Anne Boleyn, Henry VIII's second wife, fares no better in Donizetti's opera than she did in real life.
Hampton Court was one of Henry VIII's lavish, royal palaces.
With a reputation for extreme behavior, Henry VIII often appeared in caricature.
BACKGROUND: Donizetti's Anna Bolena is loosely based on a familiar episode from English history — the short-lived marriage of King Henry VIII and Anne Boleyn, the second of Henry's six wives. The opera was first performed in 1830, in Milan, and was an instant hit, putting Donizetti on the map not just in Italy but in Paris and London as well. It stayed in the repertory for 50 years, then fell out of favor. The opera got a new lease on life at La Scala in 1957, thanks to a spectacular performance by Maria Callas in the title role. Since then, it has been heard more frequently, attracting such superstar sopranos as Joan Sutherland, Beverly Sills and Montserrat Caballe.
ACT I: The story takes place in 1536 in England. Act One opens at Windsor Castle. Anne Boleyn is now Henry's wife, but she's unhappy. The King has been ignoring her and seems to have his eye on another woman, Anne's lady-in-waiting, Jane Seymour.
Anne's brother Rochefort makes an appearance at court, and he's amazed to see that Percy, Anne's first love, has returned from exile. It turns out that Henry himself has arranged Percy's return. It's a ploy, aimed at building a case for Anne's infidelity, and the king takes a kind of perverse pleasure in watching Anne and Percy meet again.
We then meet Smeton, a household musician who is in love with Anne. He has a miniature portrait of Anne and doesn't want to be caught with it. But when he tries to return it to her, Rochefort appears unexpectedly and Smeton is forced to hide.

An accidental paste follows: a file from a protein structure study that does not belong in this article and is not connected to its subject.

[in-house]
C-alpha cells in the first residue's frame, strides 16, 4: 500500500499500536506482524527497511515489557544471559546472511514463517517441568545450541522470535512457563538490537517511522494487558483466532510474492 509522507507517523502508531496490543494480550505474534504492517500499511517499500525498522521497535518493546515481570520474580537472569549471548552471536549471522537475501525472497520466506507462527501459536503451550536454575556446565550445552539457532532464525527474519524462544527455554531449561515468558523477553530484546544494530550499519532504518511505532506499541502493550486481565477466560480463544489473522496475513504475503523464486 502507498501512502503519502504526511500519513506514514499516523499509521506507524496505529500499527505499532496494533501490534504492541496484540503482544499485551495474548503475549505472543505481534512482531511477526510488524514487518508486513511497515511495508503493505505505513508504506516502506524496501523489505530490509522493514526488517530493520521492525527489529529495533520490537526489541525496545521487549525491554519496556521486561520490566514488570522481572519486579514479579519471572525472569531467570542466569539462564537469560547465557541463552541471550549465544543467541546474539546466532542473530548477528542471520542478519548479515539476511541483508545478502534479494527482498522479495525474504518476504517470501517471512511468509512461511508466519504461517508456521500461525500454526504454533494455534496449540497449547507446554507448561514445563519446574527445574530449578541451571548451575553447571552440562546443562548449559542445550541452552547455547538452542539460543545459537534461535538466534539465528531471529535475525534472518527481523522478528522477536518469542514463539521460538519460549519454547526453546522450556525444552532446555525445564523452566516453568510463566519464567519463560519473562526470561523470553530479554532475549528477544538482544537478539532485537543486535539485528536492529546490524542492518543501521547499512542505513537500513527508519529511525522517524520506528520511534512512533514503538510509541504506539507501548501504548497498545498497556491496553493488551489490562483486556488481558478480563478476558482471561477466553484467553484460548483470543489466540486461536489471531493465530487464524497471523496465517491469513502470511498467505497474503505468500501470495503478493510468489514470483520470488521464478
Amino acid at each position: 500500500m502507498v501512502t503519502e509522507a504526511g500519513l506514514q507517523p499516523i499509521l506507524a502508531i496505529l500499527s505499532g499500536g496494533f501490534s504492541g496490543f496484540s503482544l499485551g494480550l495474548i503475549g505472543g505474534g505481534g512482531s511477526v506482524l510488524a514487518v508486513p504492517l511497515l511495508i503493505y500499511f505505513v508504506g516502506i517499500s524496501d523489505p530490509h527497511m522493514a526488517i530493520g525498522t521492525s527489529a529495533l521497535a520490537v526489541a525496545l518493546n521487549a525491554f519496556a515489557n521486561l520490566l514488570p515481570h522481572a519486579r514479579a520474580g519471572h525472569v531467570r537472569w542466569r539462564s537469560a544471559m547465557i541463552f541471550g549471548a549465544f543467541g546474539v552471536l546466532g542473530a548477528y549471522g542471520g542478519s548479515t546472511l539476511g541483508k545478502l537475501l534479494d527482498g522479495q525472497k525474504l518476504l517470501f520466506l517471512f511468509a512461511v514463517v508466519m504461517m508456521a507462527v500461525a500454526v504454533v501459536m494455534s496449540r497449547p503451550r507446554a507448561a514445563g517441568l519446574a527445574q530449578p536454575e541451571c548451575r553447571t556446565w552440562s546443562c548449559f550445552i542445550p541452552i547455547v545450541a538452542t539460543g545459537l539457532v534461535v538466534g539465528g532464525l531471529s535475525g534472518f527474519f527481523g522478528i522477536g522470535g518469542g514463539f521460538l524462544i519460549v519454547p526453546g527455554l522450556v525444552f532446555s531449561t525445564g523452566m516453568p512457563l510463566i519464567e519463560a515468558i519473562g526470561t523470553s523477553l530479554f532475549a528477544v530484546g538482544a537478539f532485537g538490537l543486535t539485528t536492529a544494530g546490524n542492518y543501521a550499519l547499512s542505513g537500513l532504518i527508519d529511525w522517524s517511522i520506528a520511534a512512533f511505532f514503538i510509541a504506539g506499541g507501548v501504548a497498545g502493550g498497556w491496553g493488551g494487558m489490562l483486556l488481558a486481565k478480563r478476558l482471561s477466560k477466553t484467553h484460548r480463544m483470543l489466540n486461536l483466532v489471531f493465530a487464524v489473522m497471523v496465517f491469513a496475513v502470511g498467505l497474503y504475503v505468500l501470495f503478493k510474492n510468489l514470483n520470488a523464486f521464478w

Rochefort tries to persuade Anne to meet with Percy. She agrees, against her better judgment, and Percy tells Anne he's still in love with her. When Anne begs him to find someone else, Percy draws his sword and threatens to commit suicide. At that moment, everything comes tumbling down around Anne. Smeton rushes out from hiding and at the same moment, Henry bursts into the room. Finding Anne in a compromising position with two men, one of them a former lover, he orders all three of them arrested. Smeton pleads Anne's innocence, but inadvertently drops the miniature portrait at the king's feet. Henry is enraged and the act ends with a spectacular sextet as Percy, Anne and Smeton are all led away.
ACT II: As the second act begins, Jane comes to Anne and tells her that the king has agreed to spare her life if she'll admit to her relationship with Percy. Jane also has more news. The king, she says, is in love with another woman. Anne demands to know who it is and the confrontation develops in a powerful duet. Torn between her love for Henry and her loyalty to Anne, Jane confesses that she is the King's latest lover.
At Anne's trial, Smeton lies and says he, not Percy, has been pursuing Anne. He's hoping to save her but actually seals her fate. Anne is condemned. Percy and Rochefort are offered clemency but they both refuse it when they learn it does not extend to Anne.
Alone in her cell, Anne wistfully recalls her girlhood love for Percy and slowly loses control of her emotions. Cannons and bells sound, announcing the king's new marriage. That jolts Anne back to her senses. She calls on heaven to forgive her persecutors as she's taken to the executioner.